As the journey of evil is short lived, cops surround the duo and Ehsaan is fatally wounded. The most touching scene is when Avantika asks Ehsaan: “What’s your name, real name?”

The film ends with a tragic tone, death and terror, which of course has no end.

After watching the film, I could just say that the film has similarities with New York. Kareena’s role has similar shades to that of Katrina Kaif’s in New York. Both Katrina and Kareena play wives to husbands who are actually terrorists. Both try to mend the ways of their husbands, but in the course of time fail to do so and meet a tragic end. At least, New York offred a visual treat with its beautiful locations and I’m still wondering what did Vij find so capturing in Kurbaan!

On Monday, we were on a shopping spree and went to General Bazaar. Taraka bought me two beautiful silver lamps as my birthday gift and I wanted to buy an idol of Ganesha with the right side trunk. We visited several shops in search of the right kind of idol, but in vain.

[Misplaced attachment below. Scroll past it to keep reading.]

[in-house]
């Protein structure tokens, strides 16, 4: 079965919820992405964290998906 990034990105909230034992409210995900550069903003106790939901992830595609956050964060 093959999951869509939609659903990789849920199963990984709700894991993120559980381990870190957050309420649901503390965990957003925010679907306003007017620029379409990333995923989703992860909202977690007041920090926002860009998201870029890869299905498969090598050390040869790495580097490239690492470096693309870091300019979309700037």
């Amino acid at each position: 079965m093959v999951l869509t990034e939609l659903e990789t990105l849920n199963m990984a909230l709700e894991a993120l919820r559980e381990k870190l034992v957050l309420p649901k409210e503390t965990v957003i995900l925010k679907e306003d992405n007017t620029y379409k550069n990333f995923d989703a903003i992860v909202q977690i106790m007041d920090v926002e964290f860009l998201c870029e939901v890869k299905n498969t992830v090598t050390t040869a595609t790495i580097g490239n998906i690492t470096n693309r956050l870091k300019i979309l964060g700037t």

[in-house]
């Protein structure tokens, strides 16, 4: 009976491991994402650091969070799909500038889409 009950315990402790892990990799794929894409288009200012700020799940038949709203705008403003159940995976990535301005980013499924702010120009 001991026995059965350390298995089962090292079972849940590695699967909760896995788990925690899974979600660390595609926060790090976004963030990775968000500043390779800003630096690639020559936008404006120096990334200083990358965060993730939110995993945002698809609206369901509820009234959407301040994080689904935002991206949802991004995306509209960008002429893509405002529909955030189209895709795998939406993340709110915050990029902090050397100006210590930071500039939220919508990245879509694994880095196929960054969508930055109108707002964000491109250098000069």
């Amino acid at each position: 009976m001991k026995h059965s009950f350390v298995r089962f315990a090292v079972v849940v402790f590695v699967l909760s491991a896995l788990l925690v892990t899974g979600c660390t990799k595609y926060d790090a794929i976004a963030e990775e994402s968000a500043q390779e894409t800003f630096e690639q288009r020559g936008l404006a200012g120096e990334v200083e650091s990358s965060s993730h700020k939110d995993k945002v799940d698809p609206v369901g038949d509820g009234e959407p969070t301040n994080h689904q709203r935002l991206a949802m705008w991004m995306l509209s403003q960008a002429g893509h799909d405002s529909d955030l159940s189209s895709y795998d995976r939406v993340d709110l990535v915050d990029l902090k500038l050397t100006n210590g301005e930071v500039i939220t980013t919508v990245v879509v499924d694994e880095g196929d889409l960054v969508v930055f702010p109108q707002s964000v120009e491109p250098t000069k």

General Bazaar is located in secunderabad, MG road. One can avail this place for shopping to the fullest. The market over here is the best for all kinds of people and for all occasions. General Bazaar, is the second largest wholesale market after Begum Bazaar.

This road was earlier called James Street and after Indian independence, following convention, a major street in every city in India was named Mahatma Gandhi Road. There is a statue of Mahatma Gandhi on the road. The road leads to a warren of streets called Tobacco Bazaar and Pot Market.

I had never seen so many silver and gold shops in a single stretch and we found many wholesalers in this market area. Several silver shops have unmatchable varieties from one shop to the other. The fine work of their workers is so beautiful and we found lots of variety like dining sets, lamps, plates glasses, and every possible item with silver for all kinds of customers.

Sarees with zardosi work, sarees with plain self works, plain sarees, patch works, kanchi pattu sarees, venkatagiri sarees, gadwal sarees, bengali cotton sarees, graden sarees, printed cotton sarees, samudrika pattu sarees, and almost each and every variety of sarees are found in and around the bazaar.

Taraka bought me a dress material, which we found at an outlet at a very nominal price.

We saw shops selling decorative household itemsbook shops, stationary, footwear and others.

While returning home, we found several wholesale shops of utensils in steel, aluminium, copper, plastics and others. I told Taraka that I would like to visit the place again, but with my hubby dear (then I need not pay for whatever I buy ;)!